December 10, 2018
Unfortunately, cyber scammers never take a vacation. In fact, the IRS has issued a warning of a surge in fraudulent emails that bait potential phishing victims with fake tax transcripts. Links within these emails lead recipients to documents containing the well-known malware, Emotet.
Fraudulent emails will look as if they are coming from the IRS and specific banks and financial institutions. These emails usually have an attachment labeled "Tax Account Transcript" or something similar with a subject line that uses some variation of the phrase "Tax Transcript." Be warned that scammers will likely also use other subject line verbiage.
This season’s scam targets not only individual taxpayers but businesses as well. If an employee opens the malware, it can spread through a company’s network requiring a time-consuming and expensive fix. Employers should be sure to educate employees on this newest scam and offer a refresher course on how to spot fraudulent emails.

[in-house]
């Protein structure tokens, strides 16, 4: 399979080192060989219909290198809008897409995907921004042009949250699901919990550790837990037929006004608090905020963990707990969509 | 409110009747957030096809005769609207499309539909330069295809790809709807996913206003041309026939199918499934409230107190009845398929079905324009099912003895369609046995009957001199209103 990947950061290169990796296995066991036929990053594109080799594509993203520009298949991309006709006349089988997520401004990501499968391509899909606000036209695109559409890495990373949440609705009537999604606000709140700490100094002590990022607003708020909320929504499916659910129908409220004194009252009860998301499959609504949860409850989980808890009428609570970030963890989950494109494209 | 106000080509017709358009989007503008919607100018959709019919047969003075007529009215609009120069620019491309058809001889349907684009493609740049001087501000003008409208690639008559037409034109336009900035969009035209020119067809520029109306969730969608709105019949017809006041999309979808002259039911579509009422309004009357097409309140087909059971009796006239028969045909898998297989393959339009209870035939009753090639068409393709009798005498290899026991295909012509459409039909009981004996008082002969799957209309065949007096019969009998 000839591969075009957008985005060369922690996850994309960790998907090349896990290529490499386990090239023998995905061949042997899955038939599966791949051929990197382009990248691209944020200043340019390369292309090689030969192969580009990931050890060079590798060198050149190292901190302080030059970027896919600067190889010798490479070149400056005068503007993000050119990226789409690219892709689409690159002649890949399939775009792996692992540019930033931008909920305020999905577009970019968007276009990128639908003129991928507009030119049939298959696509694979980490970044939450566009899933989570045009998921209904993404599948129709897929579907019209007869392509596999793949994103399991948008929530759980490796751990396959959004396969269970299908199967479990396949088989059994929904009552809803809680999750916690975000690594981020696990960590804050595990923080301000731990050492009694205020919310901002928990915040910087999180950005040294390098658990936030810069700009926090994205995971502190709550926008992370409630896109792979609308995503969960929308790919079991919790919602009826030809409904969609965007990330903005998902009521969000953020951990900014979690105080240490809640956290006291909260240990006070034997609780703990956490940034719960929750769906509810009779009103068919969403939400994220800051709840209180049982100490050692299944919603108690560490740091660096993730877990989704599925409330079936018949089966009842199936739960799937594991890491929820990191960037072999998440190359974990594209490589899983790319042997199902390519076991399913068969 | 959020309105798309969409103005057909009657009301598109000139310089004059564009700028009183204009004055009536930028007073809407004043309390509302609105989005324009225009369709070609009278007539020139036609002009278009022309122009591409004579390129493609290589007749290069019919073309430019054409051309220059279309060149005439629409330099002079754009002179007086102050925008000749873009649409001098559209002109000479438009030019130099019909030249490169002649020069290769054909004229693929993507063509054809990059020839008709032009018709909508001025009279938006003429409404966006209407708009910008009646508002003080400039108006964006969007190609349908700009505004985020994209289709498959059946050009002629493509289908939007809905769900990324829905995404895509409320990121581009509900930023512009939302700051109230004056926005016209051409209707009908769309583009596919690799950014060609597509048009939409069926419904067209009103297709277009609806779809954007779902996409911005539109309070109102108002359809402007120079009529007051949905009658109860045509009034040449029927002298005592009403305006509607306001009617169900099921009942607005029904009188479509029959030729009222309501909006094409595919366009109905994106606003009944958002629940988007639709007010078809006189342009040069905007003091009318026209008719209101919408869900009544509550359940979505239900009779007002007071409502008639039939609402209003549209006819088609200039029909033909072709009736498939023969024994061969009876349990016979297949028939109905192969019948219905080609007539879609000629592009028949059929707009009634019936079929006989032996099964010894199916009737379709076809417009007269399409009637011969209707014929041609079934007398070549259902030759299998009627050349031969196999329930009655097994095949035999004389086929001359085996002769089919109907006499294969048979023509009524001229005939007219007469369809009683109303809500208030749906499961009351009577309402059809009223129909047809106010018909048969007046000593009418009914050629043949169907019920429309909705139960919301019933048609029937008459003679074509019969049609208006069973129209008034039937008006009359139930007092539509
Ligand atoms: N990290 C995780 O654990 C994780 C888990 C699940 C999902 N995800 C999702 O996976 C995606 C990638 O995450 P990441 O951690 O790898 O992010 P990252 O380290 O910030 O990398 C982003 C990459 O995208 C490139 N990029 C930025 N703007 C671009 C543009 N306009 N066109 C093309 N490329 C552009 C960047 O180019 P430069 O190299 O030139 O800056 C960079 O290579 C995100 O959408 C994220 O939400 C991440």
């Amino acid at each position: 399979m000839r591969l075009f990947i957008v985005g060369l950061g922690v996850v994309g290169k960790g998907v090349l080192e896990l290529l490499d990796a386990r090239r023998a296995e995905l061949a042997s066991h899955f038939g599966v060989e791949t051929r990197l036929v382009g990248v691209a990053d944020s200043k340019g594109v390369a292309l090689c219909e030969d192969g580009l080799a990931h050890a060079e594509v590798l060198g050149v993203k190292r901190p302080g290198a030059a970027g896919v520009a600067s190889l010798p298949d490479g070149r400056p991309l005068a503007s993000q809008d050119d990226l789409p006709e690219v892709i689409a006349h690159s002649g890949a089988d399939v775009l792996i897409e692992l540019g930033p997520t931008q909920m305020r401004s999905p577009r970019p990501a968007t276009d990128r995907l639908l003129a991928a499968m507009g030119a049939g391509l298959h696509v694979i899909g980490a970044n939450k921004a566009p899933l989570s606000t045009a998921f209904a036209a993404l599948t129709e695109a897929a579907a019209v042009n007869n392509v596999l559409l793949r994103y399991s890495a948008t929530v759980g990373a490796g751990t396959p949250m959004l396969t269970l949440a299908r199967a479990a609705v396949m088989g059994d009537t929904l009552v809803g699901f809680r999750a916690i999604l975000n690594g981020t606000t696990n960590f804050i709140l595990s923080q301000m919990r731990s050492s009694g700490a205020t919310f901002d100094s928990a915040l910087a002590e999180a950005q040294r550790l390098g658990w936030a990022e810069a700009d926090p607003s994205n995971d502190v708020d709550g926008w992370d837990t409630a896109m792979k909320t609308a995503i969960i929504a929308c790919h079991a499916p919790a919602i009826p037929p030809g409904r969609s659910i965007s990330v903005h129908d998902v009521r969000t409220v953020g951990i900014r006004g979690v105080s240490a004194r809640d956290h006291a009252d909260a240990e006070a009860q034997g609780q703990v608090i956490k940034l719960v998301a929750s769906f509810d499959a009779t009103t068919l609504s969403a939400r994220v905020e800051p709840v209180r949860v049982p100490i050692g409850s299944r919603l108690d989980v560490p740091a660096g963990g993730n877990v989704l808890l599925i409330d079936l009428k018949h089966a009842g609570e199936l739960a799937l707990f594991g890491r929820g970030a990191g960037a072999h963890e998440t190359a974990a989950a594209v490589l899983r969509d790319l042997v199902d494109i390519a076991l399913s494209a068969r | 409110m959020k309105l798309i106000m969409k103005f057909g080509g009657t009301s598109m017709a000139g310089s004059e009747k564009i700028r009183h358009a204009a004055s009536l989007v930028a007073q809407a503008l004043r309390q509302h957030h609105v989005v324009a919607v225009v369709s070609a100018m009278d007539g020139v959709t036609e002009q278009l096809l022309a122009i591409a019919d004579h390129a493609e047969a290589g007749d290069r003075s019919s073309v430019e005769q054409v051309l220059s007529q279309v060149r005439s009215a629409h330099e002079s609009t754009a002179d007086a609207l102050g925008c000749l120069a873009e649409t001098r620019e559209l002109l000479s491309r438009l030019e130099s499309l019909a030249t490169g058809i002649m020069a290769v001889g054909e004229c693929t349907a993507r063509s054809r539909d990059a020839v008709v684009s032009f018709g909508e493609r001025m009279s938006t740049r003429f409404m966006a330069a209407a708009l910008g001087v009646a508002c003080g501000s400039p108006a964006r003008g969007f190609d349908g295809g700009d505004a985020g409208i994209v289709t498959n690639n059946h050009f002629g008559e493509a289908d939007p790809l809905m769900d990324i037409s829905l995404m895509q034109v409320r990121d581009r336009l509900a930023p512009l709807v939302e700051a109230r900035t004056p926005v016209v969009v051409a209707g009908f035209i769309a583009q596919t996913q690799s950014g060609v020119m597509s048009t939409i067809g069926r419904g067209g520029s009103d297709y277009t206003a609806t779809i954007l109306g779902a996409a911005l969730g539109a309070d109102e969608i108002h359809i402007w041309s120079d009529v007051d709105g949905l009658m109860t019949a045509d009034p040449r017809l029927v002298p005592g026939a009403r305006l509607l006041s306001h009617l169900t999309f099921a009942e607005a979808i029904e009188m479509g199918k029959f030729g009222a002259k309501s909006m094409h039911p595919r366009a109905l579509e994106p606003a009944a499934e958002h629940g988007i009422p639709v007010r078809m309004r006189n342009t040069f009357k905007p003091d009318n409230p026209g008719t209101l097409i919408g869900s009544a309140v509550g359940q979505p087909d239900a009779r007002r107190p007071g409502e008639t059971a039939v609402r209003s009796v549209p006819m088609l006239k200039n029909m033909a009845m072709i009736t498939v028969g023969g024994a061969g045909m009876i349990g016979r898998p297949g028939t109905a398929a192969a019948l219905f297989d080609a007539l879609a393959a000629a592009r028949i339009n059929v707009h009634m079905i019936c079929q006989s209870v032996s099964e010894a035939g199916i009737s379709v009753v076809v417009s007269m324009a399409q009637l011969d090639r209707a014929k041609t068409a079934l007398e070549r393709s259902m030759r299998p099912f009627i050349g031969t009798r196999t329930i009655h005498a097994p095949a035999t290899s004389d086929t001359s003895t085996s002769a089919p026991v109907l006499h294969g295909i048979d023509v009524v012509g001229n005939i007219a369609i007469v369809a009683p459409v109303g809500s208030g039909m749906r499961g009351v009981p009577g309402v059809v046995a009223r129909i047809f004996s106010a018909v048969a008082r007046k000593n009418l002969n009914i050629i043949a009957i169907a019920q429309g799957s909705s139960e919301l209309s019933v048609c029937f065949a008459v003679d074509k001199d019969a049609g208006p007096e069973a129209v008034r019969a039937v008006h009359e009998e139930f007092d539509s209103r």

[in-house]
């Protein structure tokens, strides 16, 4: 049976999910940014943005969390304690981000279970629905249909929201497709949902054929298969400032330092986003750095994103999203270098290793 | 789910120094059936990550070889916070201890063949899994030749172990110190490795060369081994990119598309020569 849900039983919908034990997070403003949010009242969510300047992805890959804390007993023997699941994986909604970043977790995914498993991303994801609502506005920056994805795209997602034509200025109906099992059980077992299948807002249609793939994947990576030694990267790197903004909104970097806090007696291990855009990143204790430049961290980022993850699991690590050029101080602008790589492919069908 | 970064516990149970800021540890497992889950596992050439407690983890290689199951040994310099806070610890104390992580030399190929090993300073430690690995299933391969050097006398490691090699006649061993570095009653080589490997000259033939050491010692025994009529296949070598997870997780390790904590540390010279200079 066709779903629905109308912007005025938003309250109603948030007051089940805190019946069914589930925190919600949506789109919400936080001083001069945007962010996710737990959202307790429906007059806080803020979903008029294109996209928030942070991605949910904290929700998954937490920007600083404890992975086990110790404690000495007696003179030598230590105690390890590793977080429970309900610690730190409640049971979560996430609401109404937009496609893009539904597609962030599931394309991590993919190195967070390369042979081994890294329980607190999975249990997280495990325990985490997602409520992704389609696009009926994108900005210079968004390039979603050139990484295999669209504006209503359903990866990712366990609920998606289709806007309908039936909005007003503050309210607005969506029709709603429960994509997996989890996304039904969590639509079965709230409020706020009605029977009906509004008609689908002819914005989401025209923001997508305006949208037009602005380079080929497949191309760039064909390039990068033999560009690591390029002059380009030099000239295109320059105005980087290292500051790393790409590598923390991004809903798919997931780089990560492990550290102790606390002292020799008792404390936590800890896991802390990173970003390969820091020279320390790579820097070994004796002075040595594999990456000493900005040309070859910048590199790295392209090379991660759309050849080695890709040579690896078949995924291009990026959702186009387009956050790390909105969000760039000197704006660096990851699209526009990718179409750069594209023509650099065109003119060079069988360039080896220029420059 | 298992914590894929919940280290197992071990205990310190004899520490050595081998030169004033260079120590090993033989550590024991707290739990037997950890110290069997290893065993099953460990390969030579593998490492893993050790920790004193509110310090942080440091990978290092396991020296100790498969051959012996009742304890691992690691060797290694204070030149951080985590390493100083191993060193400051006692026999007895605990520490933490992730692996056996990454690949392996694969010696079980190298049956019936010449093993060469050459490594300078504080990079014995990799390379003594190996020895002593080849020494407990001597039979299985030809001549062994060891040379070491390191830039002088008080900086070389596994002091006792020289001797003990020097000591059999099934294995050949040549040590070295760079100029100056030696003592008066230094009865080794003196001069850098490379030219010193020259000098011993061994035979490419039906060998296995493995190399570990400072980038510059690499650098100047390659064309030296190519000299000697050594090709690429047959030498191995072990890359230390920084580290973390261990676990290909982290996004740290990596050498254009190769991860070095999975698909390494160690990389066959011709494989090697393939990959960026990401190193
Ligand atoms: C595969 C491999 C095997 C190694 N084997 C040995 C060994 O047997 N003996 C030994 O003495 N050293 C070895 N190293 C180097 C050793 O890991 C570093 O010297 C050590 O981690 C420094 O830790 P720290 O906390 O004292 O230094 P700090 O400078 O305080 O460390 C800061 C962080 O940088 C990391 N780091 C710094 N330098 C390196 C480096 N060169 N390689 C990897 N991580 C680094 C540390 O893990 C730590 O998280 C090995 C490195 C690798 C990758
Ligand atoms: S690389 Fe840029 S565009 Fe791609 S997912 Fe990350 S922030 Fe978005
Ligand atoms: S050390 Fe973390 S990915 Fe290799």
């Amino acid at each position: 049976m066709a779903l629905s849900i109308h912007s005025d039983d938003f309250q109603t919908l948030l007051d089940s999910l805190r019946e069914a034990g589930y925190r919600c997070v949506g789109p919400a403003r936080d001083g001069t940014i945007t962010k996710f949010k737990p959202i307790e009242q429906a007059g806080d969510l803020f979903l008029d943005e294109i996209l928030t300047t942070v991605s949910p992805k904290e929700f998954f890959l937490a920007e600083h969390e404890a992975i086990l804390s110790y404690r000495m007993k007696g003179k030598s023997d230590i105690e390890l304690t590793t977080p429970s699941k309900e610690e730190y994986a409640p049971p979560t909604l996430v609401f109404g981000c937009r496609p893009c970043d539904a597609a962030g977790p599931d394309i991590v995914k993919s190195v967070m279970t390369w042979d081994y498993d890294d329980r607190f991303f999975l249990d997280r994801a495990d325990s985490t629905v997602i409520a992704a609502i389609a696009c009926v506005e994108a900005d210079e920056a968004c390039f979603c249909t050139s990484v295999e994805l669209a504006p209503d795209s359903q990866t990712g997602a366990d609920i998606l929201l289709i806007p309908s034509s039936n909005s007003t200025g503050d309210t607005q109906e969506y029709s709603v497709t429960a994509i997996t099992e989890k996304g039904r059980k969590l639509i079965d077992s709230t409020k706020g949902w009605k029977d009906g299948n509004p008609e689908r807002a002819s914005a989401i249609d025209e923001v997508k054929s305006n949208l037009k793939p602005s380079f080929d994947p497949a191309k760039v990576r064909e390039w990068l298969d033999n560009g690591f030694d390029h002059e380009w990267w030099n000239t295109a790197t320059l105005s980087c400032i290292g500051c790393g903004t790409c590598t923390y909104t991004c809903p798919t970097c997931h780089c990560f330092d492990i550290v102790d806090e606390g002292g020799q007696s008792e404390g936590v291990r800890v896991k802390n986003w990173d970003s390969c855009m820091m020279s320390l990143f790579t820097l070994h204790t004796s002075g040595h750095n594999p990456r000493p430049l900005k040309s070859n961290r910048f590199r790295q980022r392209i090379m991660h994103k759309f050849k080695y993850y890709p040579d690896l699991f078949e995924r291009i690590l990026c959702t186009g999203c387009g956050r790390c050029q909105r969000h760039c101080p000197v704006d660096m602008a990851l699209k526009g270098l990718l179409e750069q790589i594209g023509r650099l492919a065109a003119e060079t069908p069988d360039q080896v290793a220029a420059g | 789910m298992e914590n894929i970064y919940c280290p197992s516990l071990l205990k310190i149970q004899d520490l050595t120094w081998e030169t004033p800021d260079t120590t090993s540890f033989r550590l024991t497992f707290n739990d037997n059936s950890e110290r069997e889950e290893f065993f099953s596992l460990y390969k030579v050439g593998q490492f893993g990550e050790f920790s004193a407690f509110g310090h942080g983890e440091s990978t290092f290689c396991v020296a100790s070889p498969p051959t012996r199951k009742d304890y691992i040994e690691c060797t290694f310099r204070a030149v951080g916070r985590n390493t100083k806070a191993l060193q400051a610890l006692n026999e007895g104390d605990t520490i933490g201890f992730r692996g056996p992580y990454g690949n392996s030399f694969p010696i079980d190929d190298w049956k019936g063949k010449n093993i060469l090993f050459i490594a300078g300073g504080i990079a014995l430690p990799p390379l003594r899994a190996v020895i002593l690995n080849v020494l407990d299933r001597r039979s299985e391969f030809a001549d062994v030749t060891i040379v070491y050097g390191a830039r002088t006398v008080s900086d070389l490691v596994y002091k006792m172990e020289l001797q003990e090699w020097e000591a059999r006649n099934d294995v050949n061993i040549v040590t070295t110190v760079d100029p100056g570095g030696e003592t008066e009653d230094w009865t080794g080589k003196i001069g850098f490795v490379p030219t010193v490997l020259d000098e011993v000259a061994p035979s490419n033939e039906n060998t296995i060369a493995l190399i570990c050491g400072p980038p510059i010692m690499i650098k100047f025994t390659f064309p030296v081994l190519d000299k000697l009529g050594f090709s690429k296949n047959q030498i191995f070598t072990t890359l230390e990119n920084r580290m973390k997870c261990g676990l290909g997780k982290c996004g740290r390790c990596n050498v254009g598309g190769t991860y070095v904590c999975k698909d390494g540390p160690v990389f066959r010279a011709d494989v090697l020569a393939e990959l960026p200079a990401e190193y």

Remember, the IRS never sends unsolicited emails or sensitive information via email. If you think that you have received a malicious email, do not click on the message. Instead, forward the potential fraudulent email to firstname.lastname@example.org and then promptly delete it. If you receive such an email at work, do not interact with it and alert your IT department immediately.
Ah, the freedom of freelancing. You’re the boss, so you can set your hours, pick your clients and choose your projects. Plus, you’re solely responsible for paying your own taxes, at tax time and all year long—
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